The Emotional, Mental, and Physical Sides of Addiction

The Emotional, Mental, and Physical Sides of Addiction

Understand how to make sense of all that comes with the weight of addiction.

Addiction is rarely as straightforward as it seems. It’s not just a strong urge to use alcohol or drugs. Instead, addiction can change the way a person feels, thinks, and acts. There are short-term and long-term emotional, mental, and physical impacts that many patients experience.

It’s crucial to keep all this in mind when choosing a rehab facility. Those that have an aftercare program are preferable because these programs create a sense of accountability instead of releasing a newly-treated former addict into the world without the keys they need to stay sober.

That said, let’s dive into the changes an addict will experience when abusing their substance of choice.

Emotional Impacts

Addiction causes many emotional issues, among them a decrease in self-esteem. The addict will often feel embarrassed of their behaviors as well as feeling bad about the changes in their relationships, home life, work life, and stability.

While some drugs cause a momentary emotional high, when these highs wear off, the addict may be left feeling depressed. Compounding that sadness is the fact that the addict typically only feels happy when using alcohol or drugs. They tend to experience little or no happiness elsewhere in their lives.

Over time, if the addict loses their family, job, and perhaps even house and car to their addiction, they will be more likely to grow destitute and emotionally shut-off.

Mental Impacts

According to Drugbase.gov, there were about 8.1 million Americans with a mental illness as well as an addiction to alcohol or drugs in 2015. While not every addict will have a mental illness, the overwhelming majority do. Sometimes this is depression, while other times it’s a more serious mental condition.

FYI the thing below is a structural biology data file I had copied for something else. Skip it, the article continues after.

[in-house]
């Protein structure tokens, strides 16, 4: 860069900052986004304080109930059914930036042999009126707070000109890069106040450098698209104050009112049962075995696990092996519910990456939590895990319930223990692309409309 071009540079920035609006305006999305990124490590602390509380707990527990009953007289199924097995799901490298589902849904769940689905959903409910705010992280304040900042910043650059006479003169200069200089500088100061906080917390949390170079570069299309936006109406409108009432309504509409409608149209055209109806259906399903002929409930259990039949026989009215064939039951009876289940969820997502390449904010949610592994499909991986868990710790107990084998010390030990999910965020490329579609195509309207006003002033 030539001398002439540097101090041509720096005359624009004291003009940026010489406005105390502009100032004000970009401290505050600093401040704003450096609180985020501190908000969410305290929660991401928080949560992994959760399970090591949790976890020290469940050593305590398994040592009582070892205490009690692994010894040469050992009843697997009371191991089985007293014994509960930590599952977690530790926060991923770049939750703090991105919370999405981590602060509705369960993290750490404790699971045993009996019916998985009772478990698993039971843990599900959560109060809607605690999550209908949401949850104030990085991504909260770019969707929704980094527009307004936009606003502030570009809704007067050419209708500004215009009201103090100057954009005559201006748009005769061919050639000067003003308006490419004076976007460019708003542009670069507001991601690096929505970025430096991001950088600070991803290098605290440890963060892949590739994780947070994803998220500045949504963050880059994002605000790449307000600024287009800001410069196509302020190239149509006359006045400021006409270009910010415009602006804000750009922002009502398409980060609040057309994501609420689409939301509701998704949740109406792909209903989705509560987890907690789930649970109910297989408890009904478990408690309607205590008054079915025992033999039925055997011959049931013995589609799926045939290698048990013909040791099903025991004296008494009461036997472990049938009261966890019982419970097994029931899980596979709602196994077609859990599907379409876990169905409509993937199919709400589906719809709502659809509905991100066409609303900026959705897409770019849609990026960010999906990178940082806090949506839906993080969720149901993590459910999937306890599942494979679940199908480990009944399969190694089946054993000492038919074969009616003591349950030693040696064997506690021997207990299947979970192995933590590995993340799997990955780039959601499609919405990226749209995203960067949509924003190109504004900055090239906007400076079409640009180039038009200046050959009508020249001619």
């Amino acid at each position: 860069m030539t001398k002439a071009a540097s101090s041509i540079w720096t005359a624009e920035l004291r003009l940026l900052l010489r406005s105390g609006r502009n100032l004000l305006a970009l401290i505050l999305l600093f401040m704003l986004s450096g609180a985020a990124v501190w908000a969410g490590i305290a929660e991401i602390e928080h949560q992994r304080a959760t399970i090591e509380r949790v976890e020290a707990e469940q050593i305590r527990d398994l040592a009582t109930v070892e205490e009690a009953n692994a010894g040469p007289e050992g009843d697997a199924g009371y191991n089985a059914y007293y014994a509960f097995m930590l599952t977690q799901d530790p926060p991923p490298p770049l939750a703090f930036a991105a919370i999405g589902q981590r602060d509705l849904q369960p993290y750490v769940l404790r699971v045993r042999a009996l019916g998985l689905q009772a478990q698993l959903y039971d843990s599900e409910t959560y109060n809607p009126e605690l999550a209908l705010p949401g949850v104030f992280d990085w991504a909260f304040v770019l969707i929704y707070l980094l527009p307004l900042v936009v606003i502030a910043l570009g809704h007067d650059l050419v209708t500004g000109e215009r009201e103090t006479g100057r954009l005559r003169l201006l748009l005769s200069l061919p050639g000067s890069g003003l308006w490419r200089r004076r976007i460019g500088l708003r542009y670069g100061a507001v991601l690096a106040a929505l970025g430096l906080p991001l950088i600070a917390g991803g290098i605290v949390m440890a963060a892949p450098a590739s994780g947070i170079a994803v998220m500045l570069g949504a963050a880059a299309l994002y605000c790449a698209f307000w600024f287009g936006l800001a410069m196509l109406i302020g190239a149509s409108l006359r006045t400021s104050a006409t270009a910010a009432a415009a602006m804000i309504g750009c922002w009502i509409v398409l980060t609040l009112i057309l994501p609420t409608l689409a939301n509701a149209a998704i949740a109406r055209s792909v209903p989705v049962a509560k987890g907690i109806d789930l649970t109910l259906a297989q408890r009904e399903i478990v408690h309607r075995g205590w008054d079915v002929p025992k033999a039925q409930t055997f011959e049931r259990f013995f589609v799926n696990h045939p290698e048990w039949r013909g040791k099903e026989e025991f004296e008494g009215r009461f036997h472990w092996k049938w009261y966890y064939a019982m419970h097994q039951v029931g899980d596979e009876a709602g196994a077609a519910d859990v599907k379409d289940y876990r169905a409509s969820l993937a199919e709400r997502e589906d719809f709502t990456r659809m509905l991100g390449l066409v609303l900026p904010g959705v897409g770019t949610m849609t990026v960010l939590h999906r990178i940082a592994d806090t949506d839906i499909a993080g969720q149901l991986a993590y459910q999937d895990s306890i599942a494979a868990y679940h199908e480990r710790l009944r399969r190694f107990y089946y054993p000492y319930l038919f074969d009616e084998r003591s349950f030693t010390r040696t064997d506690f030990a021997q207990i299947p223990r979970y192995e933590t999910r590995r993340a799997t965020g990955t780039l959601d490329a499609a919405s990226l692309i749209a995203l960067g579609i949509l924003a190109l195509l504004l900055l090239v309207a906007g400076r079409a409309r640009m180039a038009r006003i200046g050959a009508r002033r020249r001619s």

Certain drugs may be responsible for the development of mental illness, such as prescription stimulants, PCP, methamphetamine, LSD, kratom, inhalants, and cocaine. If an addict already has a mental illness, they may abuse alcohol or drugs to mute the symptoms of their mental illness.

Even if an addict has no prior mental illness, then addiction, withdrawal, and the lapses between a next hit can cause feelings of anxiety and depression.

Physical Impacts

Long-term alcohol and drug use also wreak havoc on the body. Strokes and heart attacks become more common when addicted to cocaine, for instance, according to Turnbridge. Even those on marijuana may be more susceptible to heart attacks due to the elevated heart rate from using this drug.

There’s a greater likelihood of experiencing cognitive and emotional issues when abusing methamphetamine, leading to memory problems. Kidney failure and hypothermia can occur with MDMA as the internal temperature within the body changes. ¬†Of course, liver issues are common with those who abuse alcohol as well as heroin. Brain damage may happen with a heroin overdose as well as an overdose of other opiates.

Then there are the physical effects of withdrawal, which some addicts may attempt to do alone. These symptoms include:

Tremors and seizures

Teeth chattering

Slurred speech

Insomnia

Stomach cramps, vomiting, and nausea

Sweating or clamminess

Restlessness and night sweats

Changes in appetite

In severe cases, withdrawal can sometimes be fatal, which is why it’s recommended addicts never do it alone. Instead, detoxing should be done under medical supervision. Drugs to alleviate the symptoms should be handed out sparingly to avoid the getting the addict hooked on yet another substance.

The Importance of Aftercare Treatment

Addiction, as we now know, affects the entirety of a person. At Elevate Addiction Services, we work hard on repairing the emotional, mental, and physical aspects of addiction to get the addict back to who they once were.

Emotionally, our cognitive behavioral therapy and other therapy will delve into the cause of the addiction, whether that’s financial hardship, loss, or childhood trauma. Mentally and physically, our holistic care, such as art and music therapy, healthful eating, and a rewarding exercise regimen amongst the natural wonders of Northern California will renew the body and soul.

There are no 12-step programs here. We also don’t exclusively use drugs during the withdrawal process, so there are no further addiction risks. With our aftercare program, those who graduate the program are still held accountable, which gives them the incentive to stay sober.